JIN-HWA MOUNTAIN COTTAGE
Todot Architects & Partners
Todot Architects & Partners
Ulsan, South Korea
Lunawood, Dc Hardware, Sto Crop, The John Tech
Cho Byung Kyu, Mo Seung Min
Hanbit Safety Technology Group
So Jung Ho, Cheol-kyu Chris Cheon
Shim Keon Kyu
Maru Design Construction
The couple who loves Yangsu-ri where we reside used to visit the eco-park with their dog whenever time allowed. After strolling through the park, they would occasionally stop by our office for a cup of coffee.
They always said that they wanted to build a house and live in Yangsu-ri and sometimes talked about their hometown in Ulsan where their ancestral mountain is located. We never knew they would finally have a house on that mountain.
“Jin-Hwa Mountain Cottage” was the name of the project the client carefully came up with and the name clearly showed their intention. In Mountain Cottage, we read the client’s wish that the house be humble.
In Jin-Hwa which is a combination of one syllable from each of his parents’ names, we read his desire to rejuvenate his childhood memory with his parents.
The inclined land is flattened based on the highest point of the site, resulting in 3m high concrete retaining walls on the lower side. Most of the time we do not prefer such a landscape but this time, we felt that this could be a starting point for our design.
We wanted to design a house that looks like it grew up naturally from the land and worked on a design that the retaining walls and the house are read as one entity. We sought a special strategy to create such an impression under the condition that the weekend house did not need to be large.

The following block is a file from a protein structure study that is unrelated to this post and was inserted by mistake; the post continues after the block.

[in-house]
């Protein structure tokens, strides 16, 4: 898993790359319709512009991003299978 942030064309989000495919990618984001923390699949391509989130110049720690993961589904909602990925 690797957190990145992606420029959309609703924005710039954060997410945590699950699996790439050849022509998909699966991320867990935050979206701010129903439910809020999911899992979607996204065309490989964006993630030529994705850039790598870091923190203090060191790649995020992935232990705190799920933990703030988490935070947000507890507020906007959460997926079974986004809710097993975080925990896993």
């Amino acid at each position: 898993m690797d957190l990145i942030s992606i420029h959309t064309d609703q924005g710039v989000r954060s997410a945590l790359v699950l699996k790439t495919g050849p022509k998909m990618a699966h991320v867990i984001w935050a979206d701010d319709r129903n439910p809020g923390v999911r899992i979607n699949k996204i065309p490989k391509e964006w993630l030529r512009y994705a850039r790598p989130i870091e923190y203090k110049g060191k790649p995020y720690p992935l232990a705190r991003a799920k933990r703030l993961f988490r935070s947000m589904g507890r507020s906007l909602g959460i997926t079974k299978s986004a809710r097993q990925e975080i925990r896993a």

We told the client that the house would be a refuge for the family. Additionally, we expected them to experience something unique enough to travel 400km from their main house. We believed that the uniqueness already existed outside the house, not inside.
We did not only frame the ridgeline of the mountains that the client observed growing up but also blended and overlapped the layers of their living and the organized nature as we called this “fermentation” process. We expected the fermented scenery to remain as a special reminiscence to the family.
Therefore, we contained the yard within a rough semi-circular wall with an L-shaped small house. The semi-circular concrete wall is a device that connects the existing concrete retaining walls to the house and provides a family's own private yard, which is the hideout we hoped for.
In the yard are an outdoor Jacuzzi and a tree that engraves its shadow onto the rough concrete wall. We opened part of the wall to capture the unfolded ridgeline of the distant mountain and overlapped the mountains, the yard, and the window seat inside the house.
The design intention is that the site is bestowed a meaning as a “fermented” place by blending the occupants’ lives, the existing landscape, and the fermented landscape.
The back of the house abuts against the ancestral mountain. The graves of the client’s ancestors sit, and dozens of persimmon trees stand there. The forest of the mountain flows into the home.
Thus, the backyard facing the forest is designed for the client’s wife who loves trees.
For her to fill the space with her favorite trees, we intentionally left it empty and designed an undisturbed wood-decked space contained in open block walls where she can relax with a cup of tea.
Since the house is small and low, we tried to expand the volume of the living room and dining room which are the central space for the family. The high ceiling elicits shattered daylight through the wooden louvers and brightens up the space.
It may be a short stay in a weekend house, but we expected the family to stay peacefully in the house. Even in the peaceful stay, we hope that the family’s fermented memories are accumulated and cherished.